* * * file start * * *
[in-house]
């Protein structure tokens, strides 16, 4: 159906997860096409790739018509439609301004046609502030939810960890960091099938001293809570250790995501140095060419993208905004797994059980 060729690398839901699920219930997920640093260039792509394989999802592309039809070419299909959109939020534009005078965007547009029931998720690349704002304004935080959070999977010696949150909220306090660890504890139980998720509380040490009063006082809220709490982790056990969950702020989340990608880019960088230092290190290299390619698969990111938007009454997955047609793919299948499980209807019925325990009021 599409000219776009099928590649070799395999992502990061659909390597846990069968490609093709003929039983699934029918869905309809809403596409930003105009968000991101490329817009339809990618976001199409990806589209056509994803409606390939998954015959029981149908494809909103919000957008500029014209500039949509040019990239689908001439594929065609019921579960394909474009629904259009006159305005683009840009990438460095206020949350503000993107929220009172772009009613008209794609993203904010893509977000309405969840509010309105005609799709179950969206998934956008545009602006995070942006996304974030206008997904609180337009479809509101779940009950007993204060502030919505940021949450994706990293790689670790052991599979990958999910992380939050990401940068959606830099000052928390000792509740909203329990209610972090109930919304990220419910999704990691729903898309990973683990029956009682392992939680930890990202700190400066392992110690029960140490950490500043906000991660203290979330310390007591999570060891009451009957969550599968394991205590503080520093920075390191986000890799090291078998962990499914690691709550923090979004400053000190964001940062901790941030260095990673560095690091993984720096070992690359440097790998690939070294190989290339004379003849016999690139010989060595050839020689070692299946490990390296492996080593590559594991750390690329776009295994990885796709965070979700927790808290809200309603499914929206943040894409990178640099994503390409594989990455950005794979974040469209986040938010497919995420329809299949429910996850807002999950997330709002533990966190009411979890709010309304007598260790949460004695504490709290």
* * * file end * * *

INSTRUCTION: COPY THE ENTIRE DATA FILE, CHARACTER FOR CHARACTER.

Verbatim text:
[in-house]
């Protein structure tokens, strides 16, 4: 159906997860096409790739018509439609301004046609502030939810960890960091099938001293809570250790995501140095060419993208905004797994059980 060729690398839901699920219930997920640093260039792509394989999802592309039809070419299909959109939020534009005078965007547009029931998720690349704002304004935080959070999977010696949150909220306090660890504890139980998720509380040490009063006082809220709490982790056990969950702020989340990608880019960088230092290190290299390619698969990111938007009454997955047609793919299948499980209807019925325990009021 599409000219776009099928590649070799395999992502990061659909390597846990069968490609093709003929039983699934029918869905309809809403596409930003105009968000991101490329817009339809990618976001199409990806589209056509994803409606390939998954015959029981149908494809909103919000957008500029014209500039949509040019990239689908001439594929065609019921579960394909474009629904259009006159305005683009840009990438460095206020949350503000993107929220009172772009009613008209794609993203904010893509977000309405969840509010309105005609799709179950969206998934956008545009602006995070942006996304974030206008997904609180337009479809509101779940009950007993204060502030919505940021949450994706990293790689670790052991599979990958999910992380939050990401940068959606830099000052928390000792509740909203329990209610972090109930919304990220419910999704990691729903898309990973683990029956009682392992939680930890990202700190400066392992110690029960140490950490500043906000991660203290979330310390007591999570060891009451009957969550599968394991205590503080520093920075390191986000890799090291078998962990499914690691709550923090979004400053000190964001940062901790941030260095990673560095690091993984720096070992690359440097790998690939070294190989290339004379003849016999690139010989060595050839020689070692299946490990390296492996080593590559594991750390690329776009295994990885796709965070979700927790808290809200309603499914929206943040894409990178640099994503390409594989990455950005794979974040469209986040938010497919995420329809299949429910996850807002999950997330709002533990966190009411979890709010309304007598260790949460004695504490709290």